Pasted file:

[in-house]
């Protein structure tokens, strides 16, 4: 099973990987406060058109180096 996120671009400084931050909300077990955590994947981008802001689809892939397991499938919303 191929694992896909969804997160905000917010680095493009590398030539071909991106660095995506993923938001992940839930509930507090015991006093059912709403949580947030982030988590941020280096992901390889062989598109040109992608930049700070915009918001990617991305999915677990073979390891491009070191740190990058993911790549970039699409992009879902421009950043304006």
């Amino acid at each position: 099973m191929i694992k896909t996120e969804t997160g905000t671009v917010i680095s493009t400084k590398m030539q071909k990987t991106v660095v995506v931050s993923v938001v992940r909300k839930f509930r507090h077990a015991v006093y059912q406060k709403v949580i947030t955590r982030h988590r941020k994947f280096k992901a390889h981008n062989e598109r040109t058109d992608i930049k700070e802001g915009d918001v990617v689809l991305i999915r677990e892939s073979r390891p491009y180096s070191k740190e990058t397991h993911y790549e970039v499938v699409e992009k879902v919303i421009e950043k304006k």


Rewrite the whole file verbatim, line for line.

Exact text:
[in-house]
């Protein structure tokens, strides 16, 4: 099973990987406060058109180096 996120671009400084931050909300077990955590994947981008802001689809892939397991499938919303 191929694992896909969804997160905000917010680095493009590398030539071909991106660095995506993923938001992940839930509930507090015991006093059912709403949580947030982030988590941020280096992901390889062989598109040109992608930049700070915009918001990617991305999915677990073979390891491009070191740190990058993911790549970039699409992009879902421009950043304006």
């Amino acid at each position: 099973m191929i694992k896909t996120e969804t997160g905000t671009v917010i680095s493009t400084k590398m030539q071909k990987t991106v660095v995506v931050s993923v938001v992940r909300k839930f509930r507090h077990a015991v006093y059912q406060k709403v949580i947030t955590r982030h988590r941020k994947f280096k992901a390889h981008n062989e598109r040109t058109d992608i930049k700070e802001g915009d918001v990617v689809l991305i999915r677990e892939s073979r390891p491009y180096s070191k740190e990058t397991h993911y790549e970039v499938v699409e992009k879902v919303i421009e950043k304006k």